Greenham Common 30 years on
Am standing on Greenham Common gazing out at the old landing strip from the abandoned control tower – now for sale by the way, if you’re interested.
The estate agent tells me interest so far has included converting it into a dance studio or coffee shop.
The 1983 government papers just released by the National Archives show how senior Conservative ministers were worried that they were in danger of losing public opinion over the cruise missile deployment here.
The-then Defence Secretary Sir John Nott in his last days in the job writes to Margaret Thatcher of how he would “sleep safer” in his bed if there was joint control between the US and UK over the cruise missiles.
When Michael Heseltine comes in as defence secretary there are three high level meetings chaired by Margaret Thatcher to discuss the worrying public mood on cruise.
Many amongst the UK public didn’t trust US President Ronald Reagan and saw him as a warmonger but these were US nuclear missiles under US control.
Secondly, compared with the hidden submarine deterrent, this one was all to public.
When they arrived, the land-launched cruise missiles would regularly lumber in massive convoys along Berkshire lanes to specified woods where they’d go through firing drills. What to do?
The special group of senior ministers with Lord Brammall, chief of the defence staff, in attendance, discuss delaying the arrival of the great bulky equipment until after the general election of 1983, settling on November 1983 but stipulating that word shouldn’t get out that this was in any way a “delay.”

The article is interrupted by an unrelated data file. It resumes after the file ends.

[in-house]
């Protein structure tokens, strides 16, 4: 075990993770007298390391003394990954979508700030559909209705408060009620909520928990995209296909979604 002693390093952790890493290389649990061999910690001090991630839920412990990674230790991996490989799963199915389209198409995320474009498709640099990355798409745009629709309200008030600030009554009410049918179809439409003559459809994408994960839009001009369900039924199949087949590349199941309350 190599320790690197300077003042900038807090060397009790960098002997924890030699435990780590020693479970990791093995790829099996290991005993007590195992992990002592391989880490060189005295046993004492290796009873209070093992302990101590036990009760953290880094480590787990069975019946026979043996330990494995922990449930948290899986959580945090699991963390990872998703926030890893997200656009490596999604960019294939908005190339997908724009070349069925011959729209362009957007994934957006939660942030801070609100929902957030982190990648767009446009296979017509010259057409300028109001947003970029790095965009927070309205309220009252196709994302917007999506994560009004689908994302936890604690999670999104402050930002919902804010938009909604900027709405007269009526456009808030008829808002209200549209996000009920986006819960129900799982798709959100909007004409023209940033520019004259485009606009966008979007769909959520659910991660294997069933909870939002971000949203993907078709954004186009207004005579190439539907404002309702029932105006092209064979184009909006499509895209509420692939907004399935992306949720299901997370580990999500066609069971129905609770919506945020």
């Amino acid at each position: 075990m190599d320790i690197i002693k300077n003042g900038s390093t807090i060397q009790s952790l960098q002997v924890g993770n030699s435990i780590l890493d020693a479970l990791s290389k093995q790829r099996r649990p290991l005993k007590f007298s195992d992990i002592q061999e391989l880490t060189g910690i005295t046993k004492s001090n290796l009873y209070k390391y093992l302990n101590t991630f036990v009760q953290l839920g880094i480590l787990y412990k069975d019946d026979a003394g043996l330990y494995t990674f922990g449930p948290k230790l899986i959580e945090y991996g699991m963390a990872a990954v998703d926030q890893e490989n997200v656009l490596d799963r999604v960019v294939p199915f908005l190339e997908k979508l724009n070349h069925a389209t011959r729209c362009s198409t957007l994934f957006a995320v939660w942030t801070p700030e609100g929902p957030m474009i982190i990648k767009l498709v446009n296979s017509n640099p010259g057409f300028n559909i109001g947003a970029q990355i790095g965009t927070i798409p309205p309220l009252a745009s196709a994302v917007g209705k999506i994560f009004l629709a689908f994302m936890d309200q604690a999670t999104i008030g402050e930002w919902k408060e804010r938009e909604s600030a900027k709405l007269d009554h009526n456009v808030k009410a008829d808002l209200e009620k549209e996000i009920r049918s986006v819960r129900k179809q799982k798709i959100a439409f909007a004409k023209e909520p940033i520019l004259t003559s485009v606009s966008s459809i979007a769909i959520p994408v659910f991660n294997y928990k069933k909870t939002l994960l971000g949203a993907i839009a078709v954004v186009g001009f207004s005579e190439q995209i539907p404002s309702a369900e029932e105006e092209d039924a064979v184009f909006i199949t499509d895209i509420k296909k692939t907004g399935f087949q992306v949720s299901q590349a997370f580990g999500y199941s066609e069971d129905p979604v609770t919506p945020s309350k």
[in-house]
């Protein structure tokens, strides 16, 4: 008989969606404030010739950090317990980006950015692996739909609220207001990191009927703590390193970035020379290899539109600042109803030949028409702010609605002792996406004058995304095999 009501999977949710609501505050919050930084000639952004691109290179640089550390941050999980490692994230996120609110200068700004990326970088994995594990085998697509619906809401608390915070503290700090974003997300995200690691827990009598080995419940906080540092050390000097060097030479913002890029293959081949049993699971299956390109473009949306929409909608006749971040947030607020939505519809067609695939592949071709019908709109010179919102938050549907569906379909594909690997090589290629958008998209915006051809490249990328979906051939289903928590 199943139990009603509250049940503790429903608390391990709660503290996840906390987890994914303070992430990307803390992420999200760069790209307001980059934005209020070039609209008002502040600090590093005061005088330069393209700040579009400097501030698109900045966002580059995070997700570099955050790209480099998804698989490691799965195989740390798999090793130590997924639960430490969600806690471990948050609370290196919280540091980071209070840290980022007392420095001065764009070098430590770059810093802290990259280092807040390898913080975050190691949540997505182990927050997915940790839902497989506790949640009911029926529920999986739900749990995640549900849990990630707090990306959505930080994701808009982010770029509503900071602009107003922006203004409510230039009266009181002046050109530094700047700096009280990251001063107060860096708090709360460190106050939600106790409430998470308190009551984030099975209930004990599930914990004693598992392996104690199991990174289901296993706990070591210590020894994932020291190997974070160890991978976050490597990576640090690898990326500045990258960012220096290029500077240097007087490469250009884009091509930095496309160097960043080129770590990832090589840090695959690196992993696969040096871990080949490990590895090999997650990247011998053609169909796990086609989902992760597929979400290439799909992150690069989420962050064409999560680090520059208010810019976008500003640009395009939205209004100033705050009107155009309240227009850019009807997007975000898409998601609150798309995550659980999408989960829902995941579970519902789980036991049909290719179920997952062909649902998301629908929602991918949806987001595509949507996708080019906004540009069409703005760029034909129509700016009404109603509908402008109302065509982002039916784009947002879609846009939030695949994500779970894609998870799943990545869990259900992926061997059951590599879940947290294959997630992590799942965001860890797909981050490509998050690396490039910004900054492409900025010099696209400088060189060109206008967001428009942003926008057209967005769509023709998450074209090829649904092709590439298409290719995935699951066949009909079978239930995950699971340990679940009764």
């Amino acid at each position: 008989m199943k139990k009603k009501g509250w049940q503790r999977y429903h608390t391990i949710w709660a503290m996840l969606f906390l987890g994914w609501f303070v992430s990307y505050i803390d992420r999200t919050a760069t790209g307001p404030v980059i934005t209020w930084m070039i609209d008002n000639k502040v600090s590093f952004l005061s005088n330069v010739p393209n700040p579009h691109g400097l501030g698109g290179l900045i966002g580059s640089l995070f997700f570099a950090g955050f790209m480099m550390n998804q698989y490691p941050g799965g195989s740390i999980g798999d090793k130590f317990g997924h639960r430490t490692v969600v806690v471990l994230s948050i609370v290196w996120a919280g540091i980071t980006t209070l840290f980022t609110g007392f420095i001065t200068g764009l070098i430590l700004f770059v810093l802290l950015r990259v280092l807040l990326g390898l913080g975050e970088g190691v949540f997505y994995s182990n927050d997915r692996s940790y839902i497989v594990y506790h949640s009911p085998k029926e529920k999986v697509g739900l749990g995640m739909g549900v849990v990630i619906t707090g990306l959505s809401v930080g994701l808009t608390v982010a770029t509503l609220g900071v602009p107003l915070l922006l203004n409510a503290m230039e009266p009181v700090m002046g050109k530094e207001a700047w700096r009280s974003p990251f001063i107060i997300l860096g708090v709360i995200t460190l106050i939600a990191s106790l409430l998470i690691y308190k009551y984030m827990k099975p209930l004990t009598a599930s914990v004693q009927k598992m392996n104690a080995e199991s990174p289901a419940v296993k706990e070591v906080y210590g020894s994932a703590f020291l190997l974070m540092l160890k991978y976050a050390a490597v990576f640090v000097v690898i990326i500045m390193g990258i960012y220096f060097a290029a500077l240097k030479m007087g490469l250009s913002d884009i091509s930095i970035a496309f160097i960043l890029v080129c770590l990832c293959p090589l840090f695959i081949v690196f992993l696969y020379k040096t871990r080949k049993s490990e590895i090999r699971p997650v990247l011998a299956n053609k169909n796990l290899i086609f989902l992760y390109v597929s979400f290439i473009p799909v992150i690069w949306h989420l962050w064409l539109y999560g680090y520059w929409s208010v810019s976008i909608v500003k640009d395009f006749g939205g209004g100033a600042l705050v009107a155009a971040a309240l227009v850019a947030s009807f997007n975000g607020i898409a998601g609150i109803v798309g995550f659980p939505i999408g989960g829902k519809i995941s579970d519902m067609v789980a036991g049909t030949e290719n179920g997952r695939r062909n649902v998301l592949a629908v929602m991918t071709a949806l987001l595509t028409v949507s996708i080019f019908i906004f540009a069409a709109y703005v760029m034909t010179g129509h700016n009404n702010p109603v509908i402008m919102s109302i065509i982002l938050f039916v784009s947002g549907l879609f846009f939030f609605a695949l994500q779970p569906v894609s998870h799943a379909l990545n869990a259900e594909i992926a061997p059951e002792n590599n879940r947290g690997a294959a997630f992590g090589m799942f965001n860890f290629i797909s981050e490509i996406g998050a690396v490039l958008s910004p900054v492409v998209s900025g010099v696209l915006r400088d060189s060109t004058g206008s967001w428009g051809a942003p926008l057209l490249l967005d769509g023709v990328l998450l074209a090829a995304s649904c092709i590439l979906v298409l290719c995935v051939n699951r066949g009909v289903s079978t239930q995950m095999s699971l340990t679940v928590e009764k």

Sir John Nott’s suggestion of asking for dual control (buying it, in effect, because the US wouldn’t just hand it over) is discussed repeatedly in government.
One voice in the minutes – it’s not clear the way they’re written quite who, but it sounds a lot like Margaret Thatcher – says going back to the US to ask for shared control would be a propaganda victory for the Soviet Union.
Laurence Eagleburger, 3rd in line at the US State Department, tells a delegation from No 10 that the White House really didn’t appreciate ministers in the UK talking about “dual control” for propaganda reasons when they didn’t have it over the cruise missiles and hadn’t paid for it.
There was a right to be consulted before they were fired but not more than that. At one point the meeting considers (again, it’s not clear who is speaking but it a cabinet minister’s and senior military and officials present) that there were enough UK forces personnel present at the base to frustrate any US effort to deploy without UK clearance … presumably to throw themselves in front of vehicels, lock gates or hide keys?
All in all, you get a strong flavour of senior figures in the government in 1983 worrying that, as Sir Richard Mottram, private secretary at the MOD to Nott and Heseltine, told us: there could be a chain reaction in British public opinion as anxiety about cruise missiles slid into opposition to the UK’s independent nuclear deterrent.
Rebecca Johnson, a Greenham Common activist from 1981 to 1987 told us she felt the papers prove the campaign on the perimeter of the air base was having an effect on government. Mottram says government policy stayed the same, they just tweaked the presentation.
Greenham Common’s silos are still there, now sold off to a private company for storage.
The runway is grassed over and rest of the land is a much-walked nature reserve alive with birds, butterflies and grazing cattle.
Apparently some US airmen got in contact with the local estate agent, nostalgic to hear what was happening to the control tower. Bids for redevelopment are still welcome but close in five weeks.
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